Singapore Airlines will begin flying from Seattle, part of a big U.S. expansion by the carrier known for its high-end service.
The Seattle flights will start in September 2019, giving Singapore its first new market in the U.S. since 2008, when it added service from Houston.
Seattle stood out “because we know this economy has been growing very rapidly,” Sek Eng Lee, Singapore Airlines’ Regional Vice President-Americas, told USA TODAY, citing names such as Amazon, Microsoft and Boeing.
“These big companies are based there, and we see that there is a growing market,” Lee said, adding that “there also is growing demand from the leisure market, as well.”
The Seattle flight announcement comes amid a broader high-profile expansion for Singapore Airlines in the U.S.
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It was just three weeks ago that Singapore Airlines relaunched nonstop service between Newark, New Jersey, and Singapore, a 9,535-mile flight with a scheduled flying time of 18 hours, 30 minutes. With that, Singapore reclaimed the title for having the world’s longest regularly scheduled flight. The carrier generated headlines around the world as it bumped out the prior record-holder, Qatar Airways and its 9,032-mile flight between Doha, Qatar, and Auckland, New Zealand.
Friday, Singapore Airlines will restart another U.S. route that also will be among the longest on the planet. The airline’s Los Angeles-Singapore flights will cover 8,770 miles, ranking as the fifth-longest in the world as measured by distance. Flight time for the Singapore-bound leg is scheduled for 17 hours, 50 minutes.
Singapore Airlines is on the move in Northern California, too. It’s already expanding its recently-launched San Francisco-Singapore service, going to 10 flights a week from the current seven.
Lee called the moves “a huge expansion of our U.S. network.”
Once Singapore’s four-times-a-week Seattle service begins Sept. 3, the airline will have a total of 57 flights a week from the U.S., according to Lee. The growth represents a 43 percent increase in flight frequency compared to the carrier’s September 2018 schedule.
Singapore is perhaps best known around the world for its Airbus A380 super jumbo jets that feature ultraluxurious suites. But it’s a different plane that’s been the key for Singapore’s recent growth spurt in the U.S.
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That’s the Airbus A350 and an “ultra long-range” variant of the jet that was designed by Airbus at the request of Singapore Airlines.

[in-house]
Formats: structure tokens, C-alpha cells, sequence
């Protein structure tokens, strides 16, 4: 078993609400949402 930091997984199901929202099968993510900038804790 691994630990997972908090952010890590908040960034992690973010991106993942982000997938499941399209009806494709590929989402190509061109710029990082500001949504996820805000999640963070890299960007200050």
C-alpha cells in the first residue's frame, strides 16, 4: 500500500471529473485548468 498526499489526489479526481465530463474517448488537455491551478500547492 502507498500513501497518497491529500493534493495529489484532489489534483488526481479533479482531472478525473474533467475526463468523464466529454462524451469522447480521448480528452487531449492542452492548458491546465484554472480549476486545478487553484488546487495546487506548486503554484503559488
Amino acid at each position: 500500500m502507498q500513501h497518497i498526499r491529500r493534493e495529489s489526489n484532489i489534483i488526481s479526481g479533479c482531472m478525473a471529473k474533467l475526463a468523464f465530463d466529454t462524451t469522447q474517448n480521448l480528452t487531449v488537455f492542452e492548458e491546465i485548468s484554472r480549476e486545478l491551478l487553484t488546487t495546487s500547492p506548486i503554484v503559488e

The twin-engine A350, which first began flying for airlines in 2015, was already capable of flying long intercontinental flights. But the “ULR” version has an even greater range. Airbus says the ULR is capable of flying about 11,100 statute miles while carrying a normal load of passengers and cargo. The typical range of a standard A350-900 is about 9,300 statute miles, according to specifications from Airbus.
Singapore Airlines, which took delivery of its first A350 in 2016, has a total of 60 A350-900s on order and another seven of the ULR variant. Four of the A350-900ULRs and 21 of the A350-900s have already been delivered to the carrier.
For Singapore, the ULR has allowed the resumption of nonstops from Singapore to Newark and Los Angeles – routes the carrier discontinued in 2013 as it phased out its gas-guzzling, four-engine Airbus A340s amid rising fuel prices.
“What really has changed is that with the introduction of the A350, the ultra long-range variant of this aircraft, we are able to re-launch these two routes again,” Lee said.
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“We now have an efficient means of flying from Singapore to the United States. It is a very important market for us,” he added “We are very committed to this market, and we intend to grow our footprint and continue to serve our customers here with the best product and service possible.”
But Singapore won’t need the ULR version for Seattle, where the carrier will use its standard A350-900s for the 8,070-mile, 16-hour, 30-minute run to Singapore.
While that service will likely rank as one of the world’s 30 longest regularly scheduled flights once it begins, “the regular A350-900 will be able to fulfill this mission,” Lee said.
For now, Lee declined to say if Singapore might expand its roster of U.S. destinations beyond Seattle, though he didn’t dismiss the possibility.
“It depends on how the traffic builds up and how the economic conditions are,” Lee said. “But, really, we don’t believe Seattle is the last destination that we will add in the U.S. We are always looking out for more opportunities.”
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Singapore Airlines’ U.S. routes
Nonstop to Singapore (Service on Airbus 350-ULR jets)
New York JFK
Nonstop to Frankfurt (Airbus A380 jets)
Houston Bush Intercontinental
Nonstop to Manchester, England (Airbus A350-900 jets)
Nonstop to Singapore (Begins Nov. 2; Airbus A350-ULR jets)
Nonstop to Seoul Incheon (Boeing 777-300ER jets)
Nonstop to Singapore (mix of Airbus A350-900 and A350-900ULR jets)
Nonstop to Hong Kong (Boeing B777-300ER jets)
Nonstop to Singapore (begins Sept. 3, 2019; Airbus A350-900 jets)
Source: Singapore Airlines
Singapore Airlines’ longest U.S. routes
Newark-Singapore: 9,534 miles
Los Angeles-Singapore: 8,770 miles (begins Nov. 2)
San Francisco-Singapore: 8,446 miles
Seattle-Singapore: 8,070 miles (begins Sept. 3)
Source: Great Circle Mapper (gcmap.com)
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